What an incredibly beautiful day. The big fluffy clouds over the blue sky is gorgeous. I was tempted to lie down on the grass and just stare at the sky all day. It was a perfect day to spend national day.
After finding out that the entry to the Singapore Museums would be free on national day, although there were different types of museums and attractions to pick from, I finally decided to visit the Singapore Arts Museum.
Its been so long since I’ve visited the museum that I dont even remember the year when I visited it last.
But I still remember how beautiful the building was. The building was built at the year 1863, which explains the charming, colonial styled architecture. As I walked around the compound, I like to imagine how it was during those time.
Every turn was a peaceful, beautifully quaint sanctuary. It was easy to get lost in one’s own imagination. And then we go back to the realisation of the present time with the large and colourful banners which was decorated around the area.
Whilst inside, this charming display greeted me and as I walked up the staircase to see the gallery, I cant help to notice the many wedding food recipes gracing the walls. I wonder if there is a hidden agenda here
When I reached the second floor, there were a bustling of activity. I see children participating in a competition, roaming around the museum, looking for the next station to retrieve their clues. I also see couples and families walking, pointing to what catches their eyes.
I see this colourful canvas shoe display which was done by kids all over Singapore. This was to represent the diversity and uniqueness of Singapore.
I took my time taking in the views in the different galleries. The museum was segmented in different parts of South East Asia – I walked from Indonesia’s emotive expressionistic Affandi, to the peaceful works of Vietnam’s Le Pho.
But in the seemingly innocent museum, lies some memorable pieces. Gallery 2.10 housed contemporary South East Asian works. I saw many abstract arts as well as some very interesting ones.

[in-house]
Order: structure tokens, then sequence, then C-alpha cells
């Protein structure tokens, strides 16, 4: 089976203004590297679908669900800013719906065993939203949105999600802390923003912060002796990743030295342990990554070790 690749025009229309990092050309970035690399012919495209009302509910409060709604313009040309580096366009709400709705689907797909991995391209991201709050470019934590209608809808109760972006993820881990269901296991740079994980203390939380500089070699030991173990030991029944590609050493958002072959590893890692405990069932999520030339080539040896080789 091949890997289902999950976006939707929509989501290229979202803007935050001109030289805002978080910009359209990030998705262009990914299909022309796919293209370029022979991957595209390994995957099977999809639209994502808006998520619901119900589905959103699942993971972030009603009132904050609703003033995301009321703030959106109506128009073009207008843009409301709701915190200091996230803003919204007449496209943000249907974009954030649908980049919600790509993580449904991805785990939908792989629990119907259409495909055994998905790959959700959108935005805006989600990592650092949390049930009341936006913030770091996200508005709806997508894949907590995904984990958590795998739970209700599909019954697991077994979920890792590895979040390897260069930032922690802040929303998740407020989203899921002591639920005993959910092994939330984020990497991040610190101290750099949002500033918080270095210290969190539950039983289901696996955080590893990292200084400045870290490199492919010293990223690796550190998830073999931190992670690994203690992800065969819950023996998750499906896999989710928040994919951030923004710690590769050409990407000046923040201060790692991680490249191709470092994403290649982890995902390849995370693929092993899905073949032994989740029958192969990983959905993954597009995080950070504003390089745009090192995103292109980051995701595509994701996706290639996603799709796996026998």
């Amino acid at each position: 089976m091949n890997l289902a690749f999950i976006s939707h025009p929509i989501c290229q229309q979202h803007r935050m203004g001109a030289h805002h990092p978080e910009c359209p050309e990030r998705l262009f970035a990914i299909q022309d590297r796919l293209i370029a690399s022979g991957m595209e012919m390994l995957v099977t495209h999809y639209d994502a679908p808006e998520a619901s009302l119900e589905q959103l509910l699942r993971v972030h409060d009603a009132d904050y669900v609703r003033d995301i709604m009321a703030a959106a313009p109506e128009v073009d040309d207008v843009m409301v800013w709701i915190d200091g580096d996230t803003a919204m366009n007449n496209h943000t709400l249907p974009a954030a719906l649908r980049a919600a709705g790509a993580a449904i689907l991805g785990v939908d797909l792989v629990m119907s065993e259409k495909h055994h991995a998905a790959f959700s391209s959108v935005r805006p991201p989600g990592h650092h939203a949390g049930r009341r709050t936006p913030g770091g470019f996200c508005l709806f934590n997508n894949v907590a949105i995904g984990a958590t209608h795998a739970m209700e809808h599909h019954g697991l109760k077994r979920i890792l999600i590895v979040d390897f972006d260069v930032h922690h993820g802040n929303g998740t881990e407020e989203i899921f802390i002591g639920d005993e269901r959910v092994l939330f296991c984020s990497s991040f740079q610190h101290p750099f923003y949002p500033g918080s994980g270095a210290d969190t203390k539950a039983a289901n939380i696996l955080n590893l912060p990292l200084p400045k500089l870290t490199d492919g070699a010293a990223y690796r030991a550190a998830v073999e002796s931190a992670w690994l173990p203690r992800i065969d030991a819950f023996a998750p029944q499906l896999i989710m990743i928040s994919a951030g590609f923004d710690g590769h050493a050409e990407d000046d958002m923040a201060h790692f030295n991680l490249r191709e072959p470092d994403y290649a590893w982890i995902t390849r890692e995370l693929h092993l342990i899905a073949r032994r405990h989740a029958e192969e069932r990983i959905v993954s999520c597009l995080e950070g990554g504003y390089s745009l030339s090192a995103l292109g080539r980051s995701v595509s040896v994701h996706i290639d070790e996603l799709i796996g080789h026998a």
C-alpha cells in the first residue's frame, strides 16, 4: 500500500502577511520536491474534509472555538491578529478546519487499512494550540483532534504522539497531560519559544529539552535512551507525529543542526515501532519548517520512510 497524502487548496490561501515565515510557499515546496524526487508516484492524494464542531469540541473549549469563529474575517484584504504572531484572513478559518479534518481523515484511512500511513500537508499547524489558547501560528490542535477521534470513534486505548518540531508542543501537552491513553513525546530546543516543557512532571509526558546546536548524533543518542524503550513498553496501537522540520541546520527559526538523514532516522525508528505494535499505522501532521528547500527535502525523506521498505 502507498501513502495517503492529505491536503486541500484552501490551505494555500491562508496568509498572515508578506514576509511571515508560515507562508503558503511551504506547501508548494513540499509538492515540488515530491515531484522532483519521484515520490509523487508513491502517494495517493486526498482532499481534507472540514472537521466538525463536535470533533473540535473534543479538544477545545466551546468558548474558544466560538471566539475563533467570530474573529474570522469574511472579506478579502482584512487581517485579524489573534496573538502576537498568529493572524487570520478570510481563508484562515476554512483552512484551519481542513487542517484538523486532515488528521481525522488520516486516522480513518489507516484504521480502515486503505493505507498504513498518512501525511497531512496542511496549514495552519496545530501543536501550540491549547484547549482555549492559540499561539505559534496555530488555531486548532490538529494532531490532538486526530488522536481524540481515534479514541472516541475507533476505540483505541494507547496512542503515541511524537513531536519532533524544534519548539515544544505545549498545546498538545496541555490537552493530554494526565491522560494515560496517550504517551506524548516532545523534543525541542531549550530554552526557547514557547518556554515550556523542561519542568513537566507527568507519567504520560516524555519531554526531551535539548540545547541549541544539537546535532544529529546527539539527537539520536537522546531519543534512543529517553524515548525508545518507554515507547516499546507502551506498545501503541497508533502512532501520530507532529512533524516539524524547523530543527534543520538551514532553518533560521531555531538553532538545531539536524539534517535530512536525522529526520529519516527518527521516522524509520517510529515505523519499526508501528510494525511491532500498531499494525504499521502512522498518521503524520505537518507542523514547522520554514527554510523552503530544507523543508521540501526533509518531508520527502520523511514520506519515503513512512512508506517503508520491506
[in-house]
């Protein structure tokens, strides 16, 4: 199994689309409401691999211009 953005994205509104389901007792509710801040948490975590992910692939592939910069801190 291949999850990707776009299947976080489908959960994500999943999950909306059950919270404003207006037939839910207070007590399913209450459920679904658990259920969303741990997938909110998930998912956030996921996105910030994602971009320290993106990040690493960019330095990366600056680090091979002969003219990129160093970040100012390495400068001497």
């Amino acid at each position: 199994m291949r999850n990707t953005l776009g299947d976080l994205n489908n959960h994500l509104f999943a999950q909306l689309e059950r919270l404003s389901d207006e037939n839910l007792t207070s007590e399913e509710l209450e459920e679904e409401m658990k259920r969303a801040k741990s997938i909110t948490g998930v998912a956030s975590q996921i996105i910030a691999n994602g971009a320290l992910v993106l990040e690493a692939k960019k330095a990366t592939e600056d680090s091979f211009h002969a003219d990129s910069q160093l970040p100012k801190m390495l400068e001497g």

I cant help but to chuckle out loud when I saw a huge canvas of a painting of a man sitting on top of a toilet looking horrified as a woman looked in his cubicle. In the real painting, there is no woman covering the man’s bits.
But I think the highlight of the gallery was the video display of three different performance art. As I sat down and watched the show, my eyes nearly popped out at what I saw. Although the footage looked amateur and slightly grainy, the content was a little risque.
The first footage showed a many different people peeping in a kaleidescope and I heard suggestive human sounds. Eventually we find out what the curious view in the kaleidescope was and I felt a little uncomfortable, with the wide eyed young kids sitting beside me. But since their parents was right next to them, I guess its their perogative.
The second footage showed a lady picking out random audiences to the platform and took off her apparel to be exchanged with the chosen audience. I think this particular performance was held in Vietnam. I doubt that the typical Singaporeans would be as daring to take off their clothing in front of everyone.
The third footage shows another lady asking some visitors to close their eyes while she puts her hands over them, but not touching the visitors. All I can think to myself was, “Huh? Is this art? Oh ok.”
Nevertheless, I did enjoy my tour around the Arts Museum. And the gallery certainly was a feast for the eyes and not to mention, an eye popper
It was truly an enjoyable an lovely day.
Singapore Art Museum
Website : http://www.nhb.gov.sg/SAM/
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